In an increasingly globalized economy, the practice of law has expanded across borders as companies’ employees, actions and influence continue to spread through multiple jurisdictions. The varying privacy laws of different countries, industries and even states have far-reaching implications for law practitioners within the electronic discovery sphere. The growth in big data and cloud storage has only compounded these challenges for e-discovery professionals.
In the first two articles of this series, we explored the challenges around data privacy laws that exist within the United States and international jurisdictions outside the European Union. Here, we will examine how cultural expectations, history and legal approaches concerning data privacy differ markedly between the United States and EU countries, and the practical implications for in-house counsel.
When it comes to data privacy laws and attitudes, there can be significant variances between jurisdictions within the United States and between the United States and non-EU countries. However, perhaps the greatest differences lie between the United States and the European Union. Some of this is based on history and culture. Having witnessed firsthand how a tyrannical government in Nazi Germany was able to persecute a specific sector of society, Europeans tend to hold strong beliefs about the need to protect the personal information of citizens from those who might do them harm.
Not only are attitudes on privacy between the EU member states and the United States very different, within the EU itself there are variations. For example, Germany has some of the most stringent laws of all the nations within Europe, while the United Kingdom allows more leeway.
In the United States, the importance of freedom of information tends to outweigh the desire to protect personal data. While there are some obvious limits to this, such as the Health Insurance Portability and Accountability Act (HIPAA), Americans generally accept that they do not have a guaranteed right to cloak their personal information in privacy, whereas Europeans believe this right to be paramount.
Americans and Europeans also have diverging attitudes toward litigation. The United States is a far more litigious society, perhaps in part because discovery has a much farther reach than in Europe. In the EU, it is also more likely that losing parties will be obliged to cover not only their own discovery expenses, but the other side’s costs. In turn, that persuades those in EU countries to draft narrower discovery requests, rather than launch so-called “fishing expeditions.”
Regulations across the EU
The main privacy law governing data in the EU is the Data Protection Directive, known formally as Directive 95/46/EC on the protection of individuals with regard to the processing of personal data and on the free movement of such data. In essence, the directive prohibits the disclosure to a government entity of what any individual may deem to be personal, such as age, ethnicity or religion.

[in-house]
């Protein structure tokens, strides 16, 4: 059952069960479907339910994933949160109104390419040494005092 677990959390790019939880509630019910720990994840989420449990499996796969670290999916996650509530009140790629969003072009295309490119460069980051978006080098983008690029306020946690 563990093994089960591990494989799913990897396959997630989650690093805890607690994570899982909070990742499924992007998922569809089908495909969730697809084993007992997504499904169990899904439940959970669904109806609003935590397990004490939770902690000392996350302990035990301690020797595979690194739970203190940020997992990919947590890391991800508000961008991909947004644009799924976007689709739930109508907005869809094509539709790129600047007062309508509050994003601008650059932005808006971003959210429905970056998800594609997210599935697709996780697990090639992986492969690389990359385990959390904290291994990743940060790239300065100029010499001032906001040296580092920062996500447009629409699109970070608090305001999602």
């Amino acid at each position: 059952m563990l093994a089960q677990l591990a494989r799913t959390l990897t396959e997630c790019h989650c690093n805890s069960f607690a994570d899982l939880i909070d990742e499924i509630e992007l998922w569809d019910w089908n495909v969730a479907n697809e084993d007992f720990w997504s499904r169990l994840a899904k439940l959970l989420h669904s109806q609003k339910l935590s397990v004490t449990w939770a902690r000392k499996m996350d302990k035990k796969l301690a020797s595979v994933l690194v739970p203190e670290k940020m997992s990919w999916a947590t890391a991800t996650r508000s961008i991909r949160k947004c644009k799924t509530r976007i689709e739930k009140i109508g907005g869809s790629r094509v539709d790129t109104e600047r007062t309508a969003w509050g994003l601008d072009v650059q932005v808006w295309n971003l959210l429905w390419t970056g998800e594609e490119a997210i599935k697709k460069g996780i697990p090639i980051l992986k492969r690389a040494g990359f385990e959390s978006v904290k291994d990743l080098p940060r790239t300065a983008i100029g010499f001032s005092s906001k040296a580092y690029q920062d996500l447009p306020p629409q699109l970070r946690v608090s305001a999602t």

The directive includes two stipulations: a) the Regulation on the Protection of Individuals with Regard to the Processing of Personal Data and on the Free Movement of Such Data; and b) the Directive on the Protection of Individuals with Regard to Processing of Personal Data by Competent Authorities for the Purposes of Prevention, Investigation, Detection or Prosecution of Criminal Offences or the Execution of Criminal Penalties, and the Free Movement of Such Data.
Along with the Data Protection Directive, each member state of the EU has its own privacy laws. This can hamper some data from moving freely even within the EU. For example, a matter in one EU member state may include data that a legal team could prefer to process in the United Kingdom, because of that country’s sophisticated market and lower expenses. However, privacy laws in the member state where the data resides may prevent this movement of information outside the state.
Since these regulations also prevent a vast amount of data from being brought to the United States, legal teams either must filter out all “personal information” from data collected from an EU nation before moving it to the United States or find other solutions.
Managing data across borders
U.S. in-house counsel have several options when managing potentially responsive data from EU countries. The right approach may be different for different matters.
Some e-discovery providers have recognized the situation and set up international data centers to process information in-country where possible. Others have adopted an EU safe harbor certification, which treats U.S. data centers like an EU embassy. However, most EU countries do not recognize these safe harbors because they are self-regulated. A final option available in instances when data sets are relatively small is to set up a mobile processing center. In this instance, data is effectively culled at the source to weed out all personal information before it can then be reviewed by counsel.
Privacy laws can vary significantly across jurisdictions, even within the same country. In order to remain in compliance wherever clients face litigation, in-house counsel needs to be prepared and plan ahead.